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Dolores Utrilla
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26th March 2020
Human Rights

ECtHR: French criminal courts must conduct proportionality tests when restricting the freedom of expression

Today, the European Court of Human Rights (ECtHR) gave its judgment in Tête v. France (application no. 59636/16), a case concerning the freedom of expression under Article 10 of the European Convention of Human Rights (ECHR).

The applicant claims that French authorities breached this provision when they convicted him for malicious falsehood on account of an open letter that he wrote to the President of the French Financial Markets Authority (AMF) accusing the Olympique Lyonnais Group and its CEO of providing false and misleading information during the company’s stock-market flotation.

By this judgment, the ECtHR finds that France has breached Article 10 ECHR because the French authorities acted in a disproportionate manner. The Strasbourg-based Court noted that the aim pursued, consisting of the protection of the reputation or rights of others, was a legitimate aim, but found that the reasons given for the domestic courts’ decisions were insufficient to justify the restriction of the applicant’s freedom of expression.

In particular, the ECtHR considered that the necessity of the interference was not justified, taking into account, firstly, that the controversial statements by the applicant concerned an issue of general concern and were made in a context of political and campaigning activity; secondly, the seriousness of the interference – amounting to sanctions of a criminal nature; and, thirdly, the fact that the applicant’s statements gave rise to no action by the AMF against the CEO of the OL Group.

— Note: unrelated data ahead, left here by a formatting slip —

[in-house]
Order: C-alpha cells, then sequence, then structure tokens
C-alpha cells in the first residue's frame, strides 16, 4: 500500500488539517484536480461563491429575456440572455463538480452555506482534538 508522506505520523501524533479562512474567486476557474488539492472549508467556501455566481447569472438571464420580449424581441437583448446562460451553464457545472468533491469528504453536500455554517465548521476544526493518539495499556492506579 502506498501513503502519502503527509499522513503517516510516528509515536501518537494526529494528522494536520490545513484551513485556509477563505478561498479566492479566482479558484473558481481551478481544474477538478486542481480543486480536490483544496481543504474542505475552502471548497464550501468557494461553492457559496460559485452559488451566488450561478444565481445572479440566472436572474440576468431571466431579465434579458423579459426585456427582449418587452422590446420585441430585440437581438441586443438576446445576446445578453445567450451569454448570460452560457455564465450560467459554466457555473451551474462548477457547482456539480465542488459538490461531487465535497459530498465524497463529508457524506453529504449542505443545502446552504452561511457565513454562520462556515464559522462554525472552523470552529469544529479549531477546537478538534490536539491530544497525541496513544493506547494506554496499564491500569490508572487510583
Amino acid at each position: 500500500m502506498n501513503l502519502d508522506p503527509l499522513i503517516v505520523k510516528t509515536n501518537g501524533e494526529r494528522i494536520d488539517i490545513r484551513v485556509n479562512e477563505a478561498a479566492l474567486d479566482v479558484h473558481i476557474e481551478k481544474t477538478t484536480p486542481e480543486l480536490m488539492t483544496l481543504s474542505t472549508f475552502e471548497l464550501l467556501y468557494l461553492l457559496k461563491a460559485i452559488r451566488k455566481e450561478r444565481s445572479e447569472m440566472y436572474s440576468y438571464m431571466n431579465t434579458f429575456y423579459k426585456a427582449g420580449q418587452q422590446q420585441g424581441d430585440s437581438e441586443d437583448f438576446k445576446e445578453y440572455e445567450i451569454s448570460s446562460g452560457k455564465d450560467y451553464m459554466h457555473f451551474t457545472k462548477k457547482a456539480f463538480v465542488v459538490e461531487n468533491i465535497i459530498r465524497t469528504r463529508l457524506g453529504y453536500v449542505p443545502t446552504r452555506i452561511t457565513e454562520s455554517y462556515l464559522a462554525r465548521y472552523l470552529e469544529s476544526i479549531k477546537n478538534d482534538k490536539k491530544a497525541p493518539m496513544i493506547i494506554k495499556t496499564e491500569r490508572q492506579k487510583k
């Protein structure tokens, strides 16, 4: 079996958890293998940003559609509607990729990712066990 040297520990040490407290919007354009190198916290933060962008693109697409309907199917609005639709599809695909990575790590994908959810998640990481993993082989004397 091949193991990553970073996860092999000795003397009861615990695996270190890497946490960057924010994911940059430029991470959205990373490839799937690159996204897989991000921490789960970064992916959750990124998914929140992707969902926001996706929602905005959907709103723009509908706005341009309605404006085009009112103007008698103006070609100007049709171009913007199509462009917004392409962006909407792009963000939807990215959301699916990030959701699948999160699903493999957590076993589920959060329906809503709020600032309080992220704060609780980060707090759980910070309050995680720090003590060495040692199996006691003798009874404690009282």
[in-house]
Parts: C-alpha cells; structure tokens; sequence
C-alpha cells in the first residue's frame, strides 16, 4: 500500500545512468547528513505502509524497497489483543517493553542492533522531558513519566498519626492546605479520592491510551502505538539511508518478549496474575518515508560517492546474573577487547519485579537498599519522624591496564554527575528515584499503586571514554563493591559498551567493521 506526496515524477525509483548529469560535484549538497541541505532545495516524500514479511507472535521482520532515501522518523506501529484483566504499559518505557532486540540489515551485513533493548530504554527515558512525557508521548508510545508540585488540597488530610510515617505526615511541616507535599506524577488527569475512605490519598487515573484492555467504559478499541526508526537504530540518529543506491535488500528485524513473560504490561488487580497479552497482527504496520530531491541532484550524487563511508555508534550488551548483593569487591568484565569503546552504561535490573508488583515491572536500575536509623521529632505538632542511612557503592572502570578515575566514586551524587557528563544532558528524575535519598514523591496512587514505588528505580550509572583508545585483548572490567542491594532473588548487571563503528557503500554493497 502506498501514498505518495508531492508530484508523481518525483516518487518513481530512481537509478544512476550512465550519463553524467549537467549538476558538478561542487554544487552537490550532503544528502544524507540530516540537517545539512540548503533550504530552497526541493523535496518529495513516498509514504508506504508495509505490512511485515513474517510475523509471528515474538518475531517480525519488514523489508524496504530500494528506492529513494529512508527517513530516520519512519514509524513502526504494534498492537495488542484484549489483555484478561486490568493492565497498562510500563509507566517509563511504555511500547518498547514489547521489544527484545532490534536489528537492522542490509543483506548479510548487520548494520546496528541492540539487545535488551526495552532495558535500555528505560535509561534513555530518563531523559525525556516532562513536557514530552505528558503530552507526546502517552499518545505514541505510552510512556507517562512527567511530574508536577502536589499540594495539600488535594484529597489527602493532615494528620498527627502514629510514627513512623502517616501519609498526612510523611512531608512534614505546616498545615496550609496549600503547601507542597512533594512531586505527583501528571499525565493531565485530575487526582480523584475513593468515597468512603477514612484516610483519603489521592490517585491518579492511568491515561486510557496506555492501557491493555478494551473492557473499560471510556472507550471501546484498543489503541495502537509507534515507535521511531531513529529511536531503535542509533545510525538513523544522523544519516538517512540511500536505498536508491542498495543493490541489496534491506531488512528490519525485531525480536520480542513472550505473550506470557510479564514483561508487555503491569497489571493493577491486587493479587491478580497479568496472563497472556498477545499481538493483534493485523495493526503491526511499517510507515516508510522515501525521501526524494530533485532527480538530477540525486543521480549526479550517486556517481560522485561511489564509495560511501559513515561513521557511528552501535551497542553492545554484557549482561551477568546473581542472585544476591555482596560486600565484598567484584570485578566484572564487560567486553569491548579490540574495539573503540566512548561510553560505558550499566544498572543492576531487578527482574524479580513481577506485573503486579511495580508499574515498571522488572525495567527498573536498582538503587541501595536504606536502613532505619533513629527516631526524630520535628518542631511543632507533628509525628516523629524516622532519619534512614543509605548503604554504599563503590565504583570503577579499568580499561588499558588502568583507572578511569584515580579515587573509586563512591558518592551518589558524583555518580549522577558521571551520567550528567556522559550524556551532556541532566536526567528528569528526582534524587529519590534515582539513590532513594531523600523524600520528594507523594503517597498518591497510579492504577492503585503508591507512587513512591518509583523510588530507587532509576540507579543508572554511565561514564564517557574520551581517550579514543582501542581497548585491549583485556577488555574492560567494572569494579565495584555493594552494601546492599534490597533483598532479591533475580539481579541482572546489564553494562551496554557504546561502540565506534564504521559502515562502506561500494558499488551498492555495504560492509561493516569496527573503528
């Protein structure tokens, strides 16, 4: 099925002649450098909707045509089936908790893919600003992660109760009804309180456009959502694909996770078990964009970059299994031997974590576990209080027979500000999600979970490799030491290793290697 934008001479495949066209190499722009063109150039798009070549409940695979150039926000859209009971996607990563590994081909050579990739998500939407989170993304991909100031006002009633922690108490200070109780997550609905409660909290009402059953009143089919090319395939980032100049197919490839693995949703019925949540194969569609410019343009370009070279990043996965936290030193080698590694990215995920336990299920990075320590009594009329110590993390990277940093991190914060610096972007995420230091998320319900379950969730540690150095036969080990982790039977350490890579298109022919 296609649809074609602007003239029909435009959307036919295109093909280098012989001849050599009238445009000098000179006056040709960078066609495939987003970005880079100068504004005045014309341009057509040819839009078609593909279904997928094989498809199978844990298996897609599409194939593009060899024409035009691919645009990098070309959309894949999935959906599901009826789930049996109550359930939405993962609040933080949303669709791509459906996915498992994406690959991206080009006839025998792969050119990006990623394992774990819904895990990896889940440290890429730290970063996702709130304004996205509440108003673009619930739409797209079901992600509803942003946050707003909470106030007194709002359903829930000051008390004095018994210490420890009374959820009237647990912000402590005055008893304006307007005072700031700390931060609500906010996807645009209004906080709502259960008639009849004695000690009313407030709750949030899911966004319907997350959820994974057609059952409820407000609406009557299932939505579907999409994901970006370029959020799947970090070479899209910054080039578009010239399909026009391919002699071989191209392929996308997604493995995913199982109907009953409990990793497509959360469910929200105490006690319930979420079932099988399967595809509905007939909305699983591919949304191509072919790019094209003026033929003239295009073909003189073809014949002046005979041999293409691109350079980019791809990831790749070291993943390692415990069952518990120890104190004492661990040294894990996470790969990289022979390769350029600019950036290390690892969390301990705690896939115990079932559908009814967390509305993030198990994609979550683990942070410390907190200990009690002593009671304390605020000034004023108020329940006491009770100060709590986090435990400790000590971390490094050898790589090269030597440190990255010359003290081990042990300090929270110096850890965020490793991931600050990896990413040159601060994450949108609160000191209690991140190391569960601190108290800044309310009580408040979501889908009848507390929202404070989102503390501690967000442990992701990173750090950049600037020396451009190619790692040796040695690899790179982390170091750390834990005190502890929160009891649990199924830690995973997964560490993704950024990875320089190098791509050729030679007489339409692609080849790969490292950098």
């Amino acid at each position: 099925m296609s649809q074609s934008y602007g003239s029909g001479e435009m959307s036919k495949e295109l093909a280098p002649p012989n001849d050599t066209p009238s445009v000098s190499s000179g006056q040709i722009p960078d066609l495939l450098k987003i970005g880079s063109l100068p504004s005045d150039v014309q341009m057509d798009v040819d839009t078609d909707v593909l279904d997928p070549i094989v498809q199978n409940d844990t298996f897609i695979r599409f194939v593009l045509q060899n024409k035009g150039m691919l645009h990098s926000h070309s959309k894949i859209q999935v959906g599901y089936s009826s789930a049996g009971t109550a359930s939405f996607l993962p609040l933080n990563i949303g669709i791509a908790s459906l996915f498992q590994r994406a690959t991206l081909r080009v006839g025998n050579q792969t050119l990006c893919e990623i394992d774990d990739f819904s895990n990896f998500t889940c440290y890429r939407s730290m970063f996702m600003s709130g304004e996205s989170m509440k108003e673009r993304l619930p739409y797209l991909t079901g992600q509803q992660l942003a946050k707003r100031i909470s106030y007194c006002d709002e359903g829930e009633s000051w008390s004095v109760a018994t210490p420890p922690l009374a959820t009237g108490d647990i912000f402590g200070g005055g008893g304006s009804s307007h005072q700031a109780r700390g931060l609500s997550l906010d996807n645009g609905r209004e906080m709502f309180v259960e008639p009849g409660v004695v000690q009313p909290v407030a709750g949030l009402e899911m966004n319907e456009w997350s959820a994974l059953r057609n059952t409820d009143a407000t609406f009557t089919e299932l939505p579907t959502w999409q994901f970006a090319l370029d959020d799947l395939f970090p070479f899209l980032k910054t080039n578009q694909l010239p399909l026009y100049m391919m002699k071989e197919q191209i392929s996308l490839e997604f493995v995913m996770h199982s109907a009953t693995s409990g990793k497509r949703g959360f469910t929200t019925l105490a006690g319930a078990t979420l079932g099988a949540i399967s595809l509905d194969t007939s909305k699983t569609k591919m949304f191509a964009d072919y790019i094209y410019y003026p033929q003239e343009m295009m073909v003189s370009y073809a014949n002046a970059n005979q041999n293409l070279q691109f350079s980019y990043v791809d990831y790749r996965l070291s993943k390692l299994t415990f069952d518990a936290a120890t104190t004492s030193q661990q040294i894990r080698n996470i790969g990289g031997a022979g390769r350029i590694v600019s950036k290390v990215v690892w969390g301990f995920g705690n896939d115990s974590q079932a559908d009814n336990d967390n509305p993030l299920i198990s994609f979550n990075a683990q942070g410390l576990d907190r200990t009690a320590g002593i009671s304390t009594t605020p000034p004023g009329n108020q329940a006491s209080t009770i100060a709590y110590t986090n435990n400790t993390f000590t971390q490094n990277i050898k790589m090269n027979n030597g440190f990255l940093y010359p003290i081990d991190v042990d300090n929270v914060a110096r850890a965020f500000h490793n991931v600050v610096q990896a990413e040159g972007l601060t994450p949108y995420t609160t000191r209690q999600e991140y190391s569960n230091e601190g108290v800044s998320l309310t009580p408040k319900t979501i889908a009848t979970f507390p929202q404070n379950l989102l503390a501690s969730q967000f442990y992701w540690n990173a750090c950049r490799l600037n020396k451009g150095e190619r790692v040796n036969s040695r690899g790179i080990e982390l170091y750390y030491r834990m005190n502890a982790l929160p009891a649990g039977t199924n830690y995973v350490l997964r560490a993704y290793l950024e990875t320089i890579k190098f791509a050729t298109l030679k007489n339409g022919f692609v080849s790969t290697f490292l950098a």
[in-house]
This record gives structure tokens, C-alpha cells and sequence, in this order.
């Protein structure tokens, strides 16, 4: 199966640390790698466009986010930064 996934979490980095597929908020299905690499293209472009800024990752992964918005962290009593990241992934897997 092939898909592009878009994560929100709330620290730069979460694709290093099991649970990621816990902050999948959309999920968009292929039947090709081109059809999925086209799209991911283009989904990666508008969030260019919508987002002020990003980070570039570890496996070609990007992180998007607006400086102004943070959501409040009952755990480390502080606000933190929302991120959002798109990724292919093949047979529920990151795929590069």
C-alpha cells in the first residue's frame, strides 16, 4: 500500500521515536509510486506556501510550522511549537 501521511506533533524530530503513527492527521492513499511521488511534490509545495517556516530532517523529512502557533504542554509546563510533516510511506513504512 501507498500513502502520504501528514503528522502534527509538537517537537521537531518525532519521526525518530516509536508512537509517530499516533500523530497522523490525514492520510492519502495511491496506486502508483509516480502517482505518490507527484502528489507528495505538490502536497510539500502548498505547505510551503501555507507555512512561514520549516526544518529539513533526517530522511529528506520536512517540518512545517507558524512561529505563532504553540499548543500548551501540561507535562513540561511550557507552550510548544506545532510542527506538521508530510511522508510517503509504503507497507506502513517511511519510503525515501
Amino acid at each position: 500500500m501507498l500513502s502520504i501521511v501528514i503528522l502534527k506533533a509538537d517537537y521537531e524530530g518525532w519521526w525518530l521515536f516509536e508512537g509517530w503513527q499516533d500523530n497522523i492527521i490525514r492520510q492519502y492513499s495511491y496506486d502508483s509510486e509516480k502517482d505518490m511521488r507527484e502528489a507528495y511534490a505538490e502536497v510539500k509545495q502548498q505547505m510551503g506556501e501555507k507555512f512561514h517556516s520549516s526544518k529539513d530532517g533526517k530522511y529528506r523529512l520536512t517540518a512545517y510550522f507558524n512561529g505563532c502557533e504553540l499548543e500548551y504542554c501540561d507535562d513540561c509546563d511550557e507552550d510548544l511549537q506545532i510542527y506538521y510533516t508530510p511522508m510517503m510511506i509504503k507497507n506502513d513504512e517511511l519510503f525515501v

The ECtHR noted that both the Paris Court of Appeal and the Court of Cassation confined themselves to ascertaining whether the constituent elements of the criminal offence were present, without taking into account in its reasoning the applicant’s right to freedom of expression, even though he had expressly raised it in his arguments. They therefore failed to carry out the proportionality test required under Article 10 ECHR.

By this judgment, the ECtHR explicitly rejected the French Court of Cassation’s case law according to which, once it has been found that certain statements fall within the scope of the criminal offence of malicious falsehood under national criminal law, this automatically implies a breach of the duties and responsibilities inherent in the exercise of freedom of expression.  The ECtHR clarified that the question of such a breach must in principle be assessed in the light of the circumstances of each case, in the context of a proportionality test.

The judgment is available here (in French).

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